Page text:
Manga Review: ReLife

ReLife (Riraifu) (リライフ)
Original Story by
 Yayoi Sou
Art by Yayoi Sou
Published by NHN Japan (online) from 2013 to 2018
Genres: [Shoujo] Slice of Life, School, Comedy
Volumes: 9
Status of manga:
My rating for the anime: 8/10
My rating for the live action: 4.5/10

*Review based on entire manga series

MAL Amazon | Barnes & Noble | Books a Million

Purchase links are not available because, as of when this review is published, this manga has yet to be officially serialized in English. However, you can still read this online with fan-subs.

4.5 Stars, Completed March 11, 2018
(Originally: Completed September 18, 2016 at ch. 144)

– SPOILER free –

If at some point in life, you made a mistake or kept failing over and over again, and you can’t help but think it’s useless and you’re a good for nothing; remember, you’re only taking a detour. And I’m sure further along your path there will come a day where you think, “It was a good life experience.” That’s why it’ll be fine.

I’m bringing this old review back to life (no pun intended) because this series has finally reached its end and I really miss it (especially after watching ReLife: The Final Arc, which recently released in the States). Plus, I didn’t think my mini-review on Goodreads in 2016 conveyed my thoughts well enough or gave this incredible series the spotlight it deserves.

This was the only manga (or I guess I should say webtoon) that I followed so faithfully every Sunday for several years.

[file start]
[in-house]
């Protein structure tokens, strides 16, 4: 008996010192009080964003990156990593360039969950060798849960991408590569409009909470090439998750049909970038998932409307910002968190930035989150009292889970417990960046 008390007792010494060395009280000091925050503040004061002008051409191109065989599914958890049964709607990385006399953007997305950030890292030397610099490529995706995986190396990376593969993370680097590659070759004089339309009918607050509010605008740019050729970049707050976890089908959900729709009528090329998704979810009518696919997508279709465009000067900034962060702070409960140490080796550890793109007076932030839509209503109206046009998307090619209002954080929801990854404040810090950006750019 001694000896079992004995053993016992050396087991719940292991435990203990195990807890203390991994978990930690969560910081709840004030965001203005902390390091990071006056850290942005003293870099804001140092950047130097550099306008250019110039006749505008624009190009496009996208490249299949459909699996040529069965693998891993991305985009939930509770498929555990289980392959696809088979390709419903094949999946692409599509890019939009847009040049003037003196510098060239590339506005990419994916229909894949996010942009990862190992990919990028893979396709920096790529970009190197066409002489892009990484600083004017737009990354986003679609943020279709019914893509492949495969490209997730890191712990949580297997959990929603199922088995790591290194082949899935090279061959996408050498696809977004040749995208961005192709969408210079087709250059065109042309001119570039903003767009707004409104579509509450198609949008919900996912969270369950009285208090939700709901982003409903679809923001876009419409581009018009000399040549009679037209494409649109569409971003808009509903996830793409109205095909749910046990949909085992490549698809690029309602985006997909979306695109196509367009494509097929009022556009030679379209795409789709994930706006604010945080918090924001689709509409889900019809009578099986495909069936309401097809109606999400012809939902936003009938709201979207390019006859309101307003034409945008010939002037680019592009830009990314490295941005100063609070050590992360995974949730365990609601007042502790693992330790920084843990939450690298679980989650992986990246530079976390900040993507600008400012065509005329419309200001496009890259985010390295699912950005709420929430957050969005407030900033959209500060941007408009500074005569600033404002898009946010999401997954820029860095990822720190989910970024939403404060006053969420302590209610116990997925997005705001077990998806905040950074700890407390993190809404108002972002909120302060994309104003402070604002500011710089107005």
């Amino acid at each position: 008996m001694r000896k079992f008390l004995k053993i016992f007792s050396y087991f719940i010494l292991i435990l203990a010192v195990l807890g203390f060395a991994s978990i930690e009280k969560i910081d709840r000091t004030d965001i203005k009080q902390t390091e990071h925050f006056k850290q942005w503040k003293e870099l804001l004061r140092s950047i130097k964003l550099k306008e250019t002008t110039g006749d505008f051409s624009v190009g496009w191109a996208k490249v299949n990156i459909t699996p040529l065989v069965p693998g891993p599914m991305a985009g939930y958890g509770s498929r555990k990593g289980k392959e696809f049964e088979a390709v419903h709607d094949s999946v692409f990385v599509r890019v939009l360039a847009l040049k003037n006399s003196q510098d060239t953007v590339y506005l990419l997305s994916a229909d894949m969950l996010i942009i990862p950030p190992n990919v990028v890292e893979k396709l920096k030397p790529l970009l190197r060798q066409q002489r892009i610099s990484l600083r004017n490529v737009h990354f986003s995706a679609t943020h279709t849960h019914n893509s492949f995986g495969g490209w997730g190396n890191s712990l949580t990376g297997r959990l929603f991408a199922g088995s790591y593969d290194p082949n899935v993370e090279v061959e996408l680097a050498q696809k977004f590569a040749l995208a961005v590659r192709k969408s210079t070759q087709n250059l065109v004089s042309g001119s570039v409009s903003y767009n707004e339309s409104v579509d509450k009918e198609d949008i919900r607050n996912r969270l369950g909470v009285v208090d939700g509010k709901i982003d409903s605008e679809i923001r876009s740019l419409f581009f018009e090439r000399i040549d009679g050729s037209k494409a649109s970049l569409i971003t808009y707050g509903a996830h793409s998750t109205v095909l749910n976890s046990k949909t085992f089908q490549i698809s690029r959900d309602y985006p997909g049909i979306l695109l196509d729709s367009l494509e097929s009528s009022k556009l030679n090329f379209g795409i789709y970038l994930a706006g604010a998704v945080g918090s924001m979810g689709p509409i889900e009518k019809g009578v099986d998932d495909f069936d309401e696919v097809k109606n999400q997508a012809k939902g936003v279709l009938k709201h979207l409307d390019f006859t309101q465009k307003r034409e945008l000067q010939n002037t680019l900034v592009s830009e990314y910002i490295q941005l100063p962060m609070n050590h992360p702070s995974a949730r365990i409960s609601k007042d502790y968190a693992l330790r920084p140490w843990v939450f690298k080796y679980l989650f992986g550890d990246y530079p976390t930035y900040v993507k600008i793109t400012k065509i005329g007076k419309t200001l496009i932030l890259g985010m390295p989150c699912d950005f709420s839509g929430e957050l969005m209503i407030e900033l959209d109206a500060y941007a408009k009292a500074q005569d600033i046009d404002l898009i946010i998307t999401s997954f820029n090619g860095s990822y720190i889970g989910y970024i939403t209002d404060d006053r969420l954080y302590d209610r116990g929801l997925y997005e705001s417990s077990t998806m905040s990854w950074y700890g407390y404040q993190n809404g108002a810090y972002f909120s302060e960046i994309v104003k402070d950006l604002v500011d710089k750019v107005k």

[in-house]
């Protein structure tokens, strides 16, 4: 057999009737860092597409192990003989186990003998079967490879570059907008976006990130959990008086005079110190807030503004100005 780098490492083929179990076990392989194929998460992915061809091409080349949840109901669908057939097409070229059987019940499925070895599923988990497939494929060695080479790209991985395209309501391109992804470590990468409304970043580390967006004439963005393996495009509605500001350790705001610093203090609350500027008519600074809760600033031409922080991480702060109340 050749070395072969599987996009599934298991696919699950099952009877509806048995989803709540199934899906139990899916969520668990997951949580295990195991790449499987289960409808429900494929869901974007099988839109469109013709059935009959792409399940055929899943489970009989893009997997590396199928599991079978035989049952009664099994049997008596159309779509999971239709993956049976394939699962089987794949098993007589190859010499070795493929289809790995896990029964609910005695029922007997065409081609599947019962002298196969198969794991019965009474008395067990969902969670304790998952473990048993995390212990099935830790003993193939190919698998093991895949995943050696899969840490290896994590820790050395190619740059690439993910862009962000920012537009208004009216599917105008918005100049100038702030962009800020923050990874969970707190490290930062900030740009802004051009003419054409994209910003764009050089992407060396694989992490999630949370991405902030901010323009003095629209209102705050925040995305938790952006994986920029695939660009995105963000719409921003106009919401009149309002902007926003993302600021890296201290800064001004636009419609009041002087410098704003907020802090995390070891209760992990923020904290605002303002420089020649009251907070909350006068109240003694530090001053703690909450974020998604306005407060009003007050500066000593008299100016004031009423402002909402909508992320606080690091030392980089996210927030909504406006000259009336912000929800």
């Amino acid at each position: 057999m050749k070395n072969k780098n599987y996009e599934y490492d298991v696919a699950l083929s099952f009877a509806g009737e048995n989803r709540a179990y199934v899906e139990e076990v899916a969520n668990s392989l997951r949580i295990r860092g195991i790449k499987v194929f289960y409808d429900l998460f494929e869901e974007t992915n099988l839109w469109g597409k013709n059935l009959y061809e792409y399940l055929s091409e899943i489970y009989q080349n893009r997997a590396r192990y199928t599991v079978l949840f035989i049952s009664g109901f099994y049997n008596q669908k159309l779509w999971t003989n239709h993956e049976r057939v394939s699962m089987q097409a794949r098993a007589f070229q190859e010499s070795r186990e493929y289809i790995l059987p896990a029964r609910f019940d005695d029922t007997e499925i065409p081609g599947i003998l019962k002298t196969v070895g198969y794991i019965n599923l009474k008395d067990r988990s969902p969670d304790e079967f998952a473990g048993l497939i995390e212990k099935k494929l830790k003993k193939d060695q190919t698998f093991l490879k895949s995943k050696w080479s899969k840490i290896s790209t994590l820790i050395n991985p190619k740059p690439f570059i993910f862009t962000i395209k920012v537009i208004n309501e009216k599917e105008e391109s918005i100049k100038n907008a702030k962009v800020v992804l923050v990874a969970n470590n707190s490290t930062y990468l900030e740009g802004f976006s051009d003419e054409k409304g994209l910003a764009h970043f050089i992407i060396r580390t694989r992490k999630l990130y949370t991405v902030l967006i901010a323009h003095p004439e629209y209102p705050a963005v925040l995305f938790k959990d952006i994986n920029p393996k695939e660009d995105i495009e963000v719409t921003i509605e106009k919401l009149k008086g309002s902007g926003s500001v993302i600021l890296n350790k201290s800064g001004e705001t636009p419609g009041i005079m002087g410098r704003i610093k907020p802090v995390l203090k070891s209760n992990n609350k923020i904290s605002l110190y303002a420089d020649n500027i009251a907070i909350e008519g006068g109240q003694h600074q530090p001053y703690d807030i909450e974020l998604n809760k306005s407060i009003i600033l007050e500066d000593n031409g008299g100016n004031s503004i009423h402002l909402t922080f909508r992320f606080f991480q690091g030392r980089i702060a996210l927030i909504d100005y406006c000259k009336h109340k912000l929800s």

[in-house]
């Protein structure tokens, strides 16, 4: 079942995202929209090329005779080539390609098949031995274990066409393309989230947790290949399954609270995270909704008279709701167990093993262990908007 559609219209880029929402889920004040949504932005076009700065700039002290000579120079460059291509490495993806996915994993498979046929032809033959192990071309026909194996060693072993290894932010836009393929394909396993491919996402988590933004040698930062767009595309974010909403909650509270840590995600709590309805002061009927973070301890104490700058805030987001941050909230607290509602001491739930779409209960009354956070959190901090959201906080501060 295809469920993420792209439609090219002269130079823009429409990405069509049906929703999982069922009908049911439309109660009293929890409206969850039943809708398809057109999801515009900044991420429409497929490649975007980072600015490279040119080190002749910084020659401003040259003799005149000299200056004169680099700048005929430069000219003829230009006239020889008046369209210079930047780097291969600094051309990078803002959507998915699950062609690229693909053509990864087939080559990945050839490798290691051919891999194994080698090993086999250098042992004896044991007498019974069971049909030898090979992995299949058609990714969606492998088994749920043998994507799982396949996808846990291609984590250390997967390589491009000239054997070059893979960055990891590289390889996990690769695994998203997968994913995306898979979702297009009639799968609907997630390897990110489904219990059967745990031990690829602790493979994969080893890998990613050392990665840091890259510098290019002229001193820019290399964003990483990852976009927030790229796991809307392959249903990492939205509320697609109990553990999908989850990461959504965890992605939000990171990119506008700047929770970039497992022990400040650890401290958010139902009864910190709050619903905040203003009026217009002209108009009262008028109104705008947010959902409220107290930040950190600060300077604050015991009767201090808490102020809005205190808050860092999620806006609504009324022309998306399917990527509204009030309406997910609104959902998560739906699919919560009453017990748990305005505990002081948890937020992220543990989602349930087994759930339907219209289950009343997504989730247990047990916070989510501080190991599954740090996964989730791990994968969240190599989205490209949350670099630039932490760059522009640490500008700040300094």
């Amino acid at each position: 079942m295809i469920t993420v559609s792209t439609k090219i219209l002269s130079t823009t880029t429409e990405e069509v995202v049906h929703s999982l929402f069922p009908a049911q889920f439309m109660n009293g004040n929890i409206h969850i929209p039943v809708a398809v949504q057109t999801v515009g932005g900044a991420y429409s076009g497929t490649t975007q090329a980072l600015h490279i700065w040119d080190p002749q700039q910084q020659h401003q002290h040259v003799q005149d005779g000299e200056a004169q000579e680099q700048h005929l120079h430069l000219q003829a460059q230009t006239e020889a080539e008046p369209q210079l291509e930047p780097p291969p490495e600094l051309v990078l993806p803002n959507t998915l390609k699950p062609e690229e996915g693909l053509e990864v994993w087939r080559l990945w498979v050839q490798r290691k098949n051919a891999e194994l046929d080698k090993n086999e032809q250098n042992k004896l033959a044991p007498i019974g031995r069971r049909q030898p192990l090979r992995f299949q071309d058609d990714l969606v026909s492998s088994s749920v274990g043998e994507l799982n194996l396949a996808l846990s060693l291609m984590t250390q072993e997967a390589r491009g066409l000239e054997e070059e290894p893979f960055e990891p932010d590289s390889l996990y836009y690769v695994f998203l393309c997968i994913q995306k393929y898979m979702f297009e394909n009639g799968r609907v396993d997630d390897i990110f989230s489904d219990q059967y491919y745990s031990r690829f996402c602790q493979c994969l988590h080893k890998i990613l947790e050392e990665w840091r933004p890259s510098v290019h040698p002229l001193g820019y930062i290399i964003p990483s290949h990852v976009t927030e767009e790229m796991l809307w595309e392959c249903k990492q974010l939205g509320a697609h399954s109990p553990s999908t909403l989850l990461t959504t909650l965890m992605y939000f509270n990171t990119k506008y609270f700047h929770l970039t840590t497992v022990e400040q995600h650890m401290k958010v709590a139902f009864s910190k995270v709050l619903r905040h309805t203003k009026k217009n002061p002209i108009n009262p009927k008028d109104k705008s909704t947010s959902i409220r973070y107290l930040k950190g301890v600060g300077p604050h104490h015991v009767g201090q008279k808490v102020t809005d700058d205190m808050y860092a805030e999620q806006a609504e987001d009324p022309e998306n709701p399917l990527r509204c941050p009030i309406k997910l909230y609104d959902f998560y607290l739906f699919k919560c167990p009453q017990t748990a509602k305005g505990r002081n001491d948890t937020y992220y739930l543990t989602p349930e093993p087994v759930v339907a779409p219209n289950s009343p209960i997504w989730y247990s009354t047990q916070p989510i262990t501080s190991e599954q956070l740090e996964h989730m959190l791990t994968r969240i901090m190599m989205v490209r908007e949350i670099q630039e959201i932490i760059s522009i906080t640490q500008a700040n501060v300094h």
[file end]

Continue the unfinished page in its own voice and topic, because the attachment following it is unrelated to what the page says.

Before my first fall semester of pharmacy school, (no clue why I thought this was a good idea but) I had a fabulous one day anime marathon of ReLife (because for some unknown reason the entire season was leaked by TMS Entertainment in one night). I had such a fun time with the show that I immediately had to do some research and found the webtoon to further indulge in the engaging storyline. And, no surprise, I found the manga to be even better!

ReLife follows the story of 27 year old Arata Kaizaki, a guy that can’t find a job due to his departure from his previous employer only three months after employment. Then he meets Ryou Yoake who offers Arata a second chance through a program called ReLife. ReLife is designed to reintroduce NEETs (Those “Not in Education, Employment, and Training”) back into society by physically transforming them (via a pill) into their youthful forms and having them return to high school, where the company believes the root of many NEETs’ problems began, for one year. During the experiment, the subjects actually attend a real high school with real young students, and all expenses are covered. At the end of the one year study, all evidence of the subject’s existence will be erased from his/her peers’ memories. The only catch is that the subjects are not allowed to talk about the company, program, or process; and if they do, the experiment will end and the subject’s memory will be erased.

Clearly, the plot is very unique. Contrary to what many may think, Relife isn’t another typical young adult show. Sure there’s some teenage drama and coming of age themes since the primary setting is in a high school, however a lot of the conflicts are more complex than I initially anticipated. There was a perfect balance between the appeal towards younger and older audiences, and I really appreciated this.

The cast is also very relatable with their many insecurities and vulnerabilities.